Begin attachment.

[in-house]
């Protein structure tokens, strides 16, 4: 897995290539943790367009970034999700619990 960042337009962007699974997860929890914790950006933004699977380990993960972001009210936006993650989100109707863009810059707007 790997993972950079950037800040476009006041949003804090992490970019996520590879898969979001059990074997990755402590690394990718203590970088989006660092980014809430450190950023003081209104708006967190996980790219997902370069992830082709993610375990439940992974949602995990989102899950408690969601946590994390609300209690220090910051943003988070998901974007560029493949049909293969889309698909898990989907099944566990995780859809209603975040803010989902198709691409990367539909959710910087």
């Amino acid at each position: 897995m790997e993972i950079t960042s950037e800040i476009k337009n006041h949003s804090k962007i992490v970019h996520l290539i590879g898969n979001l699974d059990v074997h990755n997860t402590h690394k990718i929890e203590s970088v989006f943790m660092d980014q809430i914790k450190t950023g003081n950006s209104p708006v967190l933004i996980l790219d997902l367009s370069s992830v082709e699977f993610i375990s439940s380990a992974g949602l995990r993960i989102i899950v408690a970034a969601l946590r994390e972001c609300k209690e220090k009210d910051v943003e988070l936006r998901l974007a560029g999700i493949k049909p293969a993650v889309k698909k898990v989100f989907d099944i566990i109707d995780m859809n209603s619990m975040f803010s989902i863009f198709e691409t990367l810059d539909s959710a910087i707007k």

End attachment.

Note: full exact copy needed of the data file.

[in-house]
């Protein structure tokens, strides 16, 4: 897995290539943790367009970034999700619990 960042337009962007699974997860929890914790950006933004699977380990993960972001009210936006993650989100109707863009810059707007 790997993972950079950037800040476009006041949003804090992490970019996520590879898969979001059990074997990755402590690394990718203590970088989006660092980014809430450190950023003081209104708006967190996980790219997902370069992830082709993610375990439940992974949602995990989102899950408690969601946590994390609300209690220090910051943003988070998901974007560029493949049909293969889309698909898990989907099944566990995780859809209603975040803010989902198709691409990367539909959710910087």
């Amino acid at each position: 897995m790997e993972i950079t960042s950037e800040i476009k337009n006041h949003s804090k962007i992490v970019h996520l290539i590879g898969n979001l699974d059990v074997h990755n997860t402590h690394k990718i929890e203590s970088v989006f943790m660092d980014q809430i914790k450190t950023g003081n950006s209104p708006v967190l933004i996980l790219d997902l367009s370069s992830v082709e699977f993610i375990s439940s380990a992974g949602l995990r993960i989102i899950v408690a970034a969601l946590r994390e972001c609300k209690e220090k009210d910051v943003e988070l936006r998901l974007a560029g999700i493949k049909p293969a993650v889309k698909k898990v989100f989907d099944i566990i109707d995780m859809n209603s619990m975040f803010s989902i863009f198709e691409t990367l810059d539909s959710a910087i707007k």